-dom (or sub, if that’s your gig.)
When the shit hits. Recently, our fearless leader kindly suggested that with the approach of our favorite show’s 100th — wait, let me retype that in a much more striking cavalcade of caps with exclamation point sprinkles — ONE-HUNDREDTH!!!!!! — episode, we contribute something celebrating, dissecting and/or anecdoting fandom, whether general or personal.
Unlike Alice or Jas, I’ve never been to a Supernatural convention but I’m not jealous grumble, and the first article I ever wrote for this wonderful site was on the inexplicable paucity of my gender in the audience, so that idea is out the window to smash on the pavement. Then again, AC/DC and MotÃ¶rhead essentially record the same album over and over, right? But the more I thought about, what could I possibly say that hasn’t been said, isn’t being said, or will be said about the brilliance of this work of art so near and dear to our hearts and universal remotes? Each and every one of us is quite familiar with the rip-roaring action, tension-filled set pieces, endless parade of one-liners and dramatic scenes that keep Kleenex in business.
Yes, yes, they’re pretty, oh, so pretty, but Iâ€™ll leave the squee up to you ladies.
So, why am I a fan? I firmly believe that what drives Sam and Dean (and Bobby and yes, even Castiel in his own way) in their quest to save individuals and now the entire planet is, despite emotional ups and downs, that multifaceted, maddening abstraction called love. Now, my wife and I are, if not the exact opposite of the staid, uptight Cleavers or acid-laced hippies throwing hugs around like they’re the newest retro craze, then about 132Â° from, and I’m usually brooding and/or muttering under my breath about something. But like Big John Winchester, underneath my somber exterior lies a sentimentalist, and through years of carefully cultivated sappiness and constantly spinning DVDs, I was able to convince my sometimes-better-half and our youngest daughter to take a joyride in a very cool car with very poor gas mileage. I’m sure the potential for squee helped them along a bit.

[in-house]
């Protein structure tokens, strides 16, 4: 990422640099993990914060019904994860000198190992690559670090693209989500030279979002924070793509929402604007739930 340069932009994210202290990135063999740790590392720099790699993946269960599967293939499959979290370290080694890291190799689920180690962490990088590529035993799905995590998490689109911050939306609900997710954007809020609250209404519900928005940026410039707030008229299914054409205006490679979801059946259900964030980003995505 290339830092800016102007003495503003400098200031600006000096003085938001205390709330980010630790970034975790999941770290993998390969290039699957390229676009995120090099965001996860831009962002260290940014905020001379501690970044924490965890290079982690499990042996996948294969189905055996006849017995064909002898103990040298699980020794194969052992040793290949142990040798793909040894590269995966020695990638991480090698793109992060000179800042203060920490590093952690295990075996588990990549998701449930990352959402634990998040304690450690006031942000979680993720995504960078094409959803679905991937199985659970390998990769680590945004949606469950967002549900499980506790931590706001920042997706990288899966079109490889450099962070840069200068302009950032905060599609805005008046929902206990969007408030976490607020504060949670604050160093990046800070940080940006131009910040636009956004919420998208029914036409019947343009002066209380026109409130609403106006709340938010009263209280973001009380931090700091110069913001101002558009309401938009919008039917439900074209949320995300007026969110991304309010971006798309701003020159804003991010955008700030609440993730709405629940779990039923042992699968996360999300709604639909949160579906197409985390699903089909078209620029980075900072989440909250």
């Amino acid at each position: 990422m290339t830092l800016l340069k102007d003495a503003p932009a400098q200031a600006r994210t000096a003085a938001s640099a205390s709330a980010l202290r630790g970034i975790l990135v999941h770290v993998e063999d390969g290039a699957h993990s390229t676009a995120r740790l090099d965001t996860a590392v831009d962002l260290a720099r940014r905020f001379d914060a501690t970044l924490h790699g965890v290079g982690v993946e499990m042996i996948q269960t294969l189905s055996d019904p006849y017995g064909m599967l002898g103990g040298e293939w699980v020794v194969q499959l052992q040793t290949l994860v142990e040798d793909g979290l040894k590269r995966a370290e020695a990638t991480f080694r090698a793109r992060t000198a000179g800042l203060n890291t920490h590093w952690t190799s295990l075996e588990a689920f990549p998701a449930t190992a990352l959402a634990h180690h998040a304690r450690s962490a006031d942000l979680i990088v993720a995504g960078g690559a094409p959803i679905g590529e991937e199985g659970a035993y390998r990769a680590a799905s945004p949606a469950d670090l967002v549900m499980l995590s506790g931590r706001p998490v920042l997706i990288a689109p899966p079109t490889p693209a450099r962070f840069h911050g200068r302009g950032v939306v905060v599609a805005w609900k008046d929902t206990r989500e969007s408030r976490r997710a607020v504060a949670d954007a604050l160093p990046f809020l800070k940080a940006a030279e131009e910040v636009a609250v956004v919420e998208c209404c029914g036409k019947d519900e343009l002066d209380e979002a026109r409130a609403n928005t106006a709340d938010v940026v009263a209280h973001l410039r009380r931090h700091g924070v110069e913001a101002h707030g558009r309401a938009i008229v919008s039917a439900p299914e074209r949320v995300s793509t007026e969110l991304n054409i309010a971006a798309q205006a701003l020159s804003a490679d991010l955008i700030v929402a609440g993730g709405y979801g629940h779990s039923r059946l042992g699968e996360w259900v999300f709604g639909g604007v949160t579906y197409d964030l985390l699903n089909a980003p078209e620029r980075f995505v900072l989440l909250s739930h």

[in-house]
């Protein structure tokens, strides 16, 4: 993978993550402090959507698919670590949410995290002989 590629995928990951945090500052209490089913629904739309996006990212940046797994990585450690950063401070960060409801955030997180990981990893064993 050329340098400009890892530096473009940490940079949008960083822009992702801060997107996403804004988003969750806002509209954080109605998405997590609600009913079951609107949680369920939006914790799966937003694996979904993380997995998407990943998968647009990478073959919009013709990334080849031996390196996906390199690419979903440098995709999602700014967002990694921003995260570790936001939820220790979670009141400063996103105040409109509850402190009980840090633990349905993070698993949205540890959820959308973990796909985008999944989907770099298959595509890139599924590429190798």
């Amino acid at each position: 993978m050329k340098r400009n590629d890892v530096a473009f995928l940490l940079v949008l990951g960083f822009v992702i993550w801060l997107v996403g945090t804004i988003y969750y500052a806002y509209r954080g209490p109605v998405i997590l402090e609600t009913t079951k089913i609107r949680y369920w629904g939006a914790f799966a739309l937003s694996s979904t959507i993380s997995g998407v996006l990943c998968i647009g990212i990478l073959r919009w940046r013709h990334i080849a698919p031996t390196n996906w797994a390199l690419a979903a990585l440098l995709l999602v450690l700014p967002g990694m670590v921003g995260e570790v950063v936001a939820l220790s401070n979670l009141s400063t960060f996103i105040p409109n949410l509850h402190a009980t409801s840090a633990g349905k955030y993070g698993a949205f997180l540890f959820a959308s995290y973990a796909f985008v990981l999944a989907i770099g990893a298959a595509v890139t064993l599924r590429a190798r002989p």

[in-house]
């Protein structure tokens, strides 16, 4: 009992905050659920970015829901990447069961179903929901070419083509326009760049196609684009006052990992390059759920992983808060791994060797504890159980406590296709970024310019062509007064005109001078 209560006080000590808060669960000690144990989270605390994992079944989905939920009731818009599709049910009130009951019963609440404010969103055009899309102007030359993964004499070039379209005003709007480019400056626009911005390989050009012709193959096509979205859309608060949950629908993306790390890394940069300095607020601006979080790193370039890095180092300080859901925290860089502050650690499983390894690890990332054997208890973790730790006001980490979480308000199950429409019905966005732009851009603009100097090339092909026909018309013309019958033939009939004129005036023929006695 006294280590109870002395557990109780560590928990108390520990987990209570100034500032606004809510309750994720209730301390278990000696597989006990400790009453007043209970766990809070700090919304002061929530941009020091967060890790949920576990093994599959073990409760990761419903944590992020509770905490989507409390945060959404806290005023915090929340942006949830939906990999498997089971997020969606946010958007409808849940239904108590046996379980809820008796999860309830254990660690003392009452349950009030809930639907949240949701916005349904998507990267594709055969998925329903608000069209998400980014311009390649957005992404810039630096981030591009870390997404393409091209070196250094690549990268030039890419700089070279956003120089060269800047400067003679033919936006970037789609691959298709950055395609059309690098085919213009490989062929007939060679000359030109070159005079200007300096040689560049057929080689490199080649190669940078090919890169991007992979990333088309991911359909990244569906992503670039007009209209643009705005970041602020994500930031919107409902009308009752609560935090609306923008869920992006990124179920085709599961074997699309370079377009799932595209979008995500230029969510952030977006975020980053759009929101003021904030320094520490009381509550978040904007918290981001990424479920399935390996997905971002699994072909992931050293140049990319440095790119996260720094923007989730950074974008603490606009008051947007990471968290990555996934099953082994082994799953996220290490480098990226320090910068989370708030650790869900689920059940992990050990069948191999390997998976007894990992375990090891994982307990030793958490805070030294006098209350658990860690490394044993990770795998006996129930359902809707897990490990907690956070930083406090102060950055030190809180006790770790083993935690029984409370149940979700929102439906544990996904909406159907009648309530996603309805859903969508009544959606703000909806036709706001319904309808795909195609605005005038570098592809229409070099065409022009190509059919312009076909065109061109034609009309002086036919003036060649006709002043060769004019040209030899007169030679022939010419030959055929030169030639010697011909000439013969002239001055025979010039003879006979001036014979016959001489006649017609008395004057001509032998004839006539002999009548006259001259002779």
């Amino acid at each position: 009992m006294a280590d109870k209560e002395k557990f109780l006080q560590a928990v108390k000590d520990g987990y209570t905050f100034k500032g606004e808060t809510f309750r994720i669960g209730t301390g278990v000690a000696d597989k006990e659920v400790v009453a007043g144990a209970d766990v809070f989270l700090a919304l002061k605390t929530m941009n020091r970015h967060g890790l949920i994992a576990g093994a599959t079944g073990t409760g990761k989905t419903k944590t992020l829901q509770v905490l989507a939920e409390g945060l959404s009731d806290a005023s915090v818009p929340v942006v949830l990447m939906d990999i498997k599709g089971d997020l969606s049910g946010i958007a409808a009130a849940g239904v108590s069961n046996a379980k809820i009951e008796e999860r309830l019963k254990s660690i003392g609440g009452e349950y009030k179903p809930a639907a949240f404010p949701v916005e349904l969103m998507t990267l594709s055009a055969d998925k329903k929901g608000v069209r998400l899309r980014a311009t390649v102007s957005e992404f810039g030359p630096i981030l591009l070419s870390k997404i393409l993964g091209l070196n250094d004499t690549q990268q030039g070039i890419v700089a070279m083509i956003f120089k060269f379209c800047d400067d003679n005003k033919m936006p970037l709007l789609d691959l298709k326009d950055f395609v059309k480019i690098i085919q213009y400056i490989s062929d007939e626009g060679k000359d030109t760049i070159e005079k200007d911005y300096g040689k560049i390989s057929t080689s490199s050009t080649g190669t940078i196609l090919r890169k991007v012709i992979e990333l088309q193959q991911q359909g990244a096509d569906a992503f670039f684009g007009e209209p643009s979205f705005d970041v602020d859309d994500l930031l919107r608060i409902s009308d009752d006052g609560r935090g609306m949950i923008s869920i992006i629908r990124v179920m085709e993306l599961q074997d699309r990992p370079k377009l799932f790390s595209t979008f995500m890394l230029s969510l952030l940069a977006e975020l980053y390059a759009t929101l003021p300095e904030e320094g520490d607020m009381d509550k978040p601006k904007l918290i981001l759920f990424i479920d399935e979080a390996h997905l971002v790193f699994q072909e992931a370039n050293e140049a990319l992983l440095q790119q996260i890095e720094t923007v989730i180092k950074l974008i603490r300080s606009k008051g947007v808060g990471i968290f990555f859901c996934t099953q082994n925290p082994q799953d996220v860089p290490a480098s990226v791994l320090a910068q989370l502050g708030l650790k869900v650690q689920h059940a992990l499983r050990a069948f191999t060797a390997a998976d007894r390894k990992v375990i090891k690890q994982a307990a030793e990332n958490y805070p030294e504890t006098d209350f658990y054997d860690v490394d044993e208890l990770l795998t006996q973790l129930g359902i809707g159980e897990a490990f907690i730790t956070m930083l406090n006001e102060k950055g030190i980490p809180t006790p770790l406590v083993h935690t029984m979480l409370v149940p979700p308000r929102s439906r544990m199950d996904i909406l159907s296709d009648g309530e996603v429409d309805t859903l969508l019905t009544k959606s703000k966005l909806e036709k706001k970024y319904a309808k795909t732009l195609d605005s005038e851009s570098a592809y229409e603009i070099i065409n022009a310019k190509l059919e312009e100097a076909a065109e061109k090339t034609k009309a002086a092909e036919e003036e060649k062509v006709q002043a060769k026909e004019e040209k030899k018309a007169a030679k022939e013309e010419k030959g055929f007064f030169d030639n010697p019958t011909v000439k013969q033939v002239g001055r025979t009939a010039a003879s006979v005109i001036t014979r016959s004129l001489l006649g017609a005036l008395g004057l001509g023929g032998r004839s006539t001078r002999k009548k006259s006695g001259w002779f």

Forty minutes later, they were hooked.
Going back in time, though my wife was, and still is, a fan of The X-Files, I was far more religious about gluing myself to the couch and she never watched Millennium until after its release on DVD and our daughters were either not born yet, too young to watch these shows or simply didn’t care to. Thus, in our household, Supernatural is the first program featuring real live human beings that we sit down to watch as a family. Save for our oldest, but she, unlike her father, is an oddball. So now, each Thursday at 9 we gather around this fantastical version of the Fireside Chat minus the fireplace and wonder
who’s getting a torso full of rock salt
will one or both Winchesters die yet again
will we get another Dean defense mechanism or ill-timed quip
will Bobby call someone an idjit
will Castiel understand our lunatic species just a little bit more
will we fight off the waterworks and fail.
Oh, I’d be remiss in failing to mention the collective groan each time yet another block of commercials rears its ugly, consumerist head. Canâ€™t the CW get a federal subsidy? Make exceptional television, not war, especially since these exceptional forty minute blocks of enthralling storylines, three-dimensional characters and the occasional breaking down of the fourth wall is never, ever enough.